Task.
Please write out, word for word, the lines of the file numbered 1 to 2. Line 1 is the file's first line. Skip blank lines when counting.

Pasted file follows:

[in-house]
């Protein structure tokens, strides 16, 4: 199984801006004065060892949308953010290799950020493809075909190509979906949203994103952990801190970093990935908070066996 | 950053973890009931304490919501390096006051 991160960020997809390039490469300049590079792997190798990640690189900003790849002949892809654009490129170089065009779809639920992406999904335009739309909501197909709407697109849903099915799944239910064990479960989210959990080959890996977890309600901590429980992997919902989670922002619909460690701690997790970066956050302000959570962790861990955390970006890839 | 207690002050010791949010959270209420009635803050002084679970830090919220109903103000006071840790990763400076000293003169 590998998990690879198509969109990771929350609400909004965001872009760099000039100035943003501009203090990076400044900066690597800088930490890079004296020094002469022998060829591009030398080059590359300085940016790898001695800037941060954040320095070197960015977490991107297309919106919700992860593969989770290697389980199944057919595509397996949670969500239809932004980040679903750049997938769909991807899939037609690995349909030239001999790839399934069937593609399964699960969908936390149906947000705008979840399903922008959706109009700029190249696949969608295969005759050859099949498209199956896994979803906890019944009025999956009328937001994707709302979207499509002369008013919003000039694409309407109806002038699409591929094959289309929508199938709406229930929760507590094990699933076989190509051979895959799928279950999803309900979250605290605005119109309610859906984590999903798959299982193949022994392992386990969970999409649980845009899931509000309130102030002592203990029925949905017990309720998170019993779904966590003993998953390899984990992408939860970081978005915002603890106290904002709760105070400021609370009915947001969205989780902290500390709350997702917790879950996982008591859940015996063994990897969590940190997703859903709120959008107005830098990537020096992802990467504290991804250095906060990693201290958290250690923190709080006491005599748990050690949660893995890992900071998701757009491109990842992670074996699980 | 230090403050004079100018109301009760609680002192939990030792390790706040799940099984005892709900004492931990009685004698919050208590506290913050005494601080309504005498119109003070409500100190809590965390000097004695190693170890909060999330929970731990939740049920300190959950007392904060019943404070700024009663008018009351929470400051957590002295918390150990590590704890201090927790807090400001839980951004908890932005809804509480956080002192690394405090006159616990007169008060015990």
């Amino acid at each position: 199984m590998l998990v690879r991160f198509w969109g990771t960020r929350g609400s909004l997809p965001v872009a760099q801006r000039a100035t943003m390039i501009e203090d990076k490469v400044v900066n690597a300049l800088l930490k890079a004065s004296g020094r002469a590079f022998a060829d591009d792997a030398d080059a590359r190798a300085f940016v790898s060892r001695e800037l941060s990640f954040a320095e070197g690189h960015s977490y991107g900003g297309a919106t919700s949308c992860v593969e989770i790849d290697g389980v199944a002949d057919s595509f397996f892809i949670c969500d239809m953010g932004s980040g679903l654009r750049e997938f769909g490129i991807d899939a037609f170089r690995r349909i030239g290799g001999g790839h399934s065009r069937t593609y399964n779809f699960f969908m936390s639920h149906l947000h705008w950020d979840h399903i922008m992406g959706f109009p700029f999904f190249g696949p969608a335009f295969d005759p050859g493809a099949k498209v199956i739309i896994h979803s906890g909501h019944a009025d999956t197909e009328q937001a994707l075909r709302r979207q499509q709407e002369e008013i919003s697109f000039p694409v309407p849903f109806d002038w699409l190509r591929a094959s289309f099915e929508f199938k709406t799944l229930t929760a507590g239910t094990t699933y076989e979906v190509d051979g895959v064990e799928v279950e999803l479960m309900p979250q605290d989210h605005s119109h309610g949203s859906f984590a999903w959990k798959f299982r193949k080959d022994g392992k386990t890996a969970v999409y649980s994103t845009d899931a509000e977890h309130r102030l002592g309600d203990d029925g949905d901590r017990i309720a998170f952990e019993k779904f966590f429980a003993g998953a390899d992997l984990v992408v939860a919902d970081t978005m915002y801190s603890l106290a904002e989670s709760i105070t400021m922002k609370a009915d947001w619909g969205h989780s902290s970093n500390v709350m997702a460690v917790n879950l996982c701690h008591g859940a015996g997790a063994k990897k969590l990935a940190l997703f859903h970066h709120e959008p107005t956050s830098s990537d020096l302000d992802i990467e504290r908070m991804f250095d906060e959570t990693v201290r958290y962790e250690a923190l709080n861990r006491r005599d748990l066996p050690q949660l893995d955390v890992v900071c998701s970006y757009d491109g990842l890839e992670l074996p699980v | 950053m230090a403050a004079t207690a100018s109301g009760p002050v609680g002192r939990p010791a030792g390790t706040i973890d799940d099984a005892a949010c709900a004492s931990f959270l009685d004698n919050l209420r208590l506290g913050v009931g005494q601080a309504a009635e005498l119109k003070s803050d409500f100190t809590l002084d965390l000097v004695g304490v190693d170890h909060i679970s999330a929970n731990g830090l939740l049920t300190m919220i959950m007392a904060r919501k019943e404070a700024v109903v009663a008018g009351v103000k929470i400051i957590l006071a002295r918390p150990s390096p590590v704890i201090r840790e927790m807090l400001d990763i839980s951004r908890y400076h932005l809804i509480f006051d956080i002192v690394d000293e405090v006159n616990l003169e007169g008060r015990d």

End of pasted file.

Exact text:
[in-house]
């Protein structure tokens, strides 16, 4: 199984801006004065060892949308953010290799950020493809075909190509979906949203994103952990801190970093990935908070066996 | 950053973890009931304490919501390096006051 991160960020997809390039490469300049590079792997190798990640690189900003790849002949892809654009490129170089065009779809639920992406999904335009739309909501197909709407697109849903099915799944239910064990479960989210959990080959890996977890309600901590429980992997919902989670922002619909460690701690997790970066956050302000959570962790861990955390970006890839 | 207690002050010791949010959270209420009635803050002084679970830090919220109903103000006071840790990763400076000293003169 590998998990690879198509969109990771929350609400909004965001872009760099000039100035943003501009203090990076400044900066690597800088930490890079004296020094002469022998060829591009030398080059590359300085940016790898001695800037941060954040320095070197960015977490991107297309919106919700992860593969989770290697389980199944057919595509397996949670969500239809932004980040679903750049997938769909991807899939037609690995349909030239001999790839399934069937593609399964699960969908936390149906947000705008979840399903922008959706109009700029190249696949969608295969005759050859099949498209199956896994979803906890019944009025999956009328937001994707709302979207499509002369008013919003000039694409309407109806002038699409591929094959289309929508199938709406229930929760507590094990699933076989190509051979895959799928279950999803309900979250605290605005119109309610859906984590999903798959299982193949022994392992386990969970999409649980845009899931509000309130102030002592203990029925949905017990309720998170019993779904966590003993998953390899984990992408939860970081978005915002603890106290904002709760105070400021609370009915947001969205989780902290500390709350997702917790879950996982008591859940015996063994990897969590940190997703859903709120959008107005830098990537020096992802990467504290991804250095906060990693201290958290250690923190709080006491005599748990050690949660893995890992900071998701757009491109990842992670074996699980 | 230090403050004079100018109301009760609680002192939990030792390790706040799940099984005892709900004492931990009685004698919050208590506290913050005494601080309504005498119109003070409500100190809590965390000097004695190693170890909060999330929970731990939740049920300190959950007392904060019943404070700024009663008018009351929470400051957590002295918390150990590590704890201090927790807090400001839980951004908890932005809804509480956080002192690394405090006159616990007169008060015990």